system — 2013-06-11T07:30:49-04:00 — #1
robots.txt must not be used to ban large portions of your site. Even if you ban significant portions of your site, search engine spiders may mark your site as "forbidden" in general and simply stop spidering your site as often.
webinsane — 2013-06-11T09:06:35-04:00 — #2
This is the first time that I encounter such theory. In general search engines push towards cleaner internet. They want you to organize your website so they can index less and provide more. It is all about resource preservation. So I doubt that this theory has real facts behind it.
stevie_d — 2013-06-11T12:36:01-04:00 — #3
I agree with Jack. Let Google have free rein to crawl all over your site and index as much or as little of your site as it wants to. Yes, by all means use robots.txt and rel=nofollow to block off areas of the site that won't make sense to search engines or as landing pages, but apart from that let Google decide how it wants to deal with your site and you are likely to better than if you try to dictate or second-guess too much.
force — 2013-06-11T12:37:56-04:00 — #4
This is a misconception. Search engines will continue to crawl you site--just not the pages/paths you disallow.
stevie_d — 2013-06-11T14:17:01-04:00 — #5
The problem is that you might inadvertently close off a route they were using to get to pages that you want them to crawl. The more restrictions you put into place as to where they can and can't go, the bigger the risk that they won't be able to quickly and effectively crawl the areas of the site that you want them to.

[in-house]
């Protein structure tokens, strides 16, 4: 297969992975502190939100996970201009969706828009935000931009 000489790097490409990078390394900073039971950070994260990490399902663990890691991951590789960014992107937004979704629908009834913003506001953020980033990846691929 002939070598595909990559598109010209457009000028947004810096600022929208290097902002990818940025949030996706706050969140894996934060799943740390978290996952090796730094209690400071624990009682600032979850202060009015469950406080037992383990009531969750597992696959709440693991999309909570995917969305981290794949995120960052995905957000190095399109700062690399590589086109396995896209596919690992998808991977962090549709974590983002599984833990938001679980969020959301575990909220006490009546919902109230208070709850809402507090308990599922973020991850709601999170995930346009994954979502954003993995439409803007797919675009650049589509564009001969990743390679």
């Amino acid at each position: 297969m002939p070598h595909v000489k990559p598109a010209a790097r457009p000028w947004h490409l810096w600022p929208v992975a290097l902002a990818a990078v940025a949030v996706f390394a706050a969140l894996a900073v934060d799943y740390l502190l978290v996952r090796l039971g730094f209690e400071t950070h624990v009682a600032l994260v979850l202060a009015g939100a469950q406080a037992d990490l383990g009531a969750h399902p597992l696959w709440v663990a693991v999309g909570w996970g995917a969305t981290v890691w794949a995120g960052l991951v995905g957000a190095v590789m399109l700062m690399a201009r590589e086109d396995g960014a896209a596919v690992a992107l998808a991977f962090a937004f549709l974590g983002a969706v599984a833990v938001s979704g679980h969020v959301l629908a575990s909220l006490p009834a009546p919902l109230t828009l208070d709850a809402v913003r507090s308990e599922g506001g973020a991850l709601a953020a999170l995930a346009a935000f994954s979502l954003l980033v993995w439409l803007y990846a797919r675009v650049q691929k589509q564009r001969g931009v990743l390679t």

jenish — 2013-06-12T05:44:30-04:00 — #6
Its up to you whether you want to disallow the search engine to crawl your major part of website by using robots.txt or not. If you are using robots.txt to disallow large number of pages/directories, it will slow down the crawler. You can use the Meta tags to block the Google Crawler from indexing your website too.
webinsane — 2013-06-12T06:54:09-04:00 — #7
I would have to disagree. Lets assume you run complex software where you want to disable various sections that have no particular weight to any content. This way you save your resources as well.
For example this is Sitepoint robots.txt
stevie_d — 2013-06-12T07:38:15-04:00 — #8
That's what I meant by "by all means use robots.txt and rel=nofollow to block off areas of the site that won't make sense to search engines" ... areas of the site that you can only use when logged in don't make sense to search engines so they don't need access to it.
alastairbrian — 2013-06-12T07:44:39-04:00 — #9
Well my experience is different. I have blocked 75% links of my website i.e I have four languages and out of these my site is only ready for english. I just cant allow Google to crawl my other 3 language pages as if it does it does it drop rank of my english version site as I am using Google translator for most my pages.
Google still needs to improve and above all its bot so we cant trust it and have to make sure it should not see anything which it does not understand.